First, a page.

If only for a one-off.
The Piedmont Environmental Council and the Homebuilders of Virginia, teaming up. Thanks to the Richmond Report for the heads-up.
Balance between the two sides may be possible after all!
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Charlottesville's Real Estate Blog. Buyer &/or Seller Representation, Real Estate News
Moving development from one place to another is not the same as slowing development.
Sure, Miller would love to compel the developers to trade. He would love to compel local government to implement the policy. He would love even more to compel rural landowners to sell their development rights. Miller and PEC like to talk the free market spiel, but it is all about compulsion and power. As Arthur Arundel put it in a recent editorial, “We have to put our foot down.”
Since many rural landowners have already had their development rights substantially reduced in recent years, this new initiative would seem to put PEC and the government in an ethical bind. If development rights are worth buying and trading now, then what happened to the ones that simply disappeared a few years ago? Some would suggest that they were stolen.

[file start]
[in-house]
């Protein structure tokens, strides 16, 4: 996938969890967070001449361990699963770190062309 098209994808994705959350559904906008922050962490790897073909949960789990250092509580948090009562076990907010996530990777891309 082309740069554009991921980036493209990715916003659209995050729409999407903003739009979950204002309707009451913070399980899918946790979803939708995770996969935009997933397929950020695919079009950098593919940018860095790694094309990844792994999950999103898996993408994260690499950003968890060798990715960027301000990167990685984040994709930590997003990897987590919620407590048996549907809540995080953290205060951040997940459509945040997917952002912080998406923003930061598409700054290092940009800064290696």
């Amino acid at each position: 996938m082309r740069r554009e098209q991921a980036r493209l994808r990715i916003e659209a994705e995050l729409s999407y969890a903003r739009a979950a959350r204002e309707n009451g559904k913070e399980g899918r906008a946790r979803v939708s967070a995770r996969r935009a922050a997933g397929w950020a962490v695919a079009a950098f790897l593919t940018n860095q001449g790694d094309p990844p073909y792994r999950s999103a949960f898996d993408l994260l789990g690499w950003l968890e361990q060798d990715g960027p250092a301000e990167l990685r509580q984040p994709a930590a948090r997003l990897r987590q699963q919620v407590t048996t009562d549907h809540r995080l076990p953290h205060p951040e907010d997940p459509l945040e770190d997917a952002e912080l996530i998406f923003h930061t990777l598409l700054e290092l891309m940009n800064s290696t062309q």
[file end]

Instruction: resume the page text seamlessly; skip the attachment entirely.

Even worse, this represents another transfer of wealth from the rural community to the “desirable” built up areas. The money offered for a building right is no where near the value of a site with a building. True, you have to invest in the building, but having done that both the site and the building are worth more and apprecite faster than the barren land ever will. You could invest the money from the development rights and get some income, but what if you and your family members would actually prefer a house?
If PEC really wants to save rural open space, then they need to come up with a plan that does not punish the owners into compliance. They need a plan that empowers rural dwellers to participate in the economic benefits of growth on a continuing basis, not a one time shot in the arm (more like a kick in the pants).
Just as highways need a dedicated continuing stream of revenue, so do those who own and maintain our green infrastructure.
PEC after all is saying that our open space is “prime farmland”, precious, valuable, and a benefit to all. OK, if it is so valuable, show me the money.